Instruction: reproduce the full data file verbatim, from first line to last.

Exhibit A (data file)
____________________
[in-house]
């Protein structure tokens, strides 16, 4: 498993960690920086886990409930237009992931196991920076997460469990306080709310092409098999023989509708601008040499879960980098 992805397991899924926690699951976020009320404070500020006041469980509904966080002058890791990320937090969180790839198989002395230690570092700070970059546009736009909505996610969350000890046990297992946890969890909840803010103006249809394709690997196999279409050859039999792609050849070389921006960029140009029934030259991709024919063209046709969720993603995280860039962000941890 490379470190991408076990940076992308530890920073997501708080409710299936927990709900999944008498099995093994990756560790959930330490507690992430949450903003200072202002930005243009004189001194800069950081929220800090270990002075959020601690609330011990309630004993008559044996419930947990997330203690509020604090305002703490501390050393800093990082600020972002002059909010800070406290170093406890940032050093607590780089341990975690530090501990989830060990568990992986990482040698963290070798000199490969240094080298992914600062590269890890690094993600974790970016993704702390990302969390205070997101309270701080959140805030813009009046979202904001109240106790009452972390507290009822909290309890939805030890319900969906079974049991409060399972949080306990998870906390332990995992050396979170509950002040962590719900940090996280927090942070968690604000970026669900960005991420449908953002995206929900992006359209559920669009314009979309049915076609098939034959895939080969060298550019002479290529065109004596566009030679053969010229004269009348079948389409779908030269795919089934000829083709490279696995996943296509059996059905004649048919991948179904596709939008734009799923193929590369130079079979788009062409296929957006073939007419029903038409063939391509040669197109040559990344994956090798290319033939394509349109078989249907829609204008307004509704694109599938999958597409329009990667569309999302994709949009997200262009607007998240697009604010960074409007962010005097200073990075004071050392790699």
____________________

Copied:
[in-house]
């Protein structure tokens, strides 16, 4: 498993960690920086886990409930237009992931196991920076997460469990306080709310092409098999023989509708601008040499879960980098 992805397991899924926690699951976020009320404070500020006041469980509904966080002058890791990320937090969180790839198989002395230690570092700070970059546009736009909505996610969350000890046990297992946890969890909840803010103006249809394709690997196999279409050859039999792609050849070389921006960029140009029934030259991709024919063209046709969720993603995280860039962000941890 490379470190991408076990940076992308530890920073997501708080409710299936927990709900999944008498099995093994990756560790959930330490507690992430949450903003200072202002930005243009004189001194800069950081929220800090270990002075959020601690609330011990309630004993008559044996419930947990997330203690509020604090305002703490501390050393800093990082600020972002002059909010800070406290170093406890940032050093607590780089341990975690530090501990989830060990568990992986990482040698963290070798000199490969240094080298992914600062590269890890690094993600974790970016993704702390990302969390205070997101309270701080959140805030813009009046979202904001109240106790009452972390507290009822909290309890939805030890319900969906079974049991409060399972949080306990998870906390332990995992050396979170509950002040962590719900940090996280927090942070968690604000970026669900960005991420449908953002995206929900992006359209559920669009314009979309049915076609098939034959895939080969060298550019002479290529065109004596566009030679053969010229004269009348079948389409779908030269795919089934000829083709490279696995996943296509059996059905004649048919991948179904596709939008734009799923193929590369130079079979788009062409296929957006073939007419029903038409063939391509040669197109040559990344994956090798290319033939394509349109078989249907829609204008307004509704694109599938999958597409329009990667569309999302994709949009997200262009607007998240697009604010960074409007962010005097200073990075004071050392790699």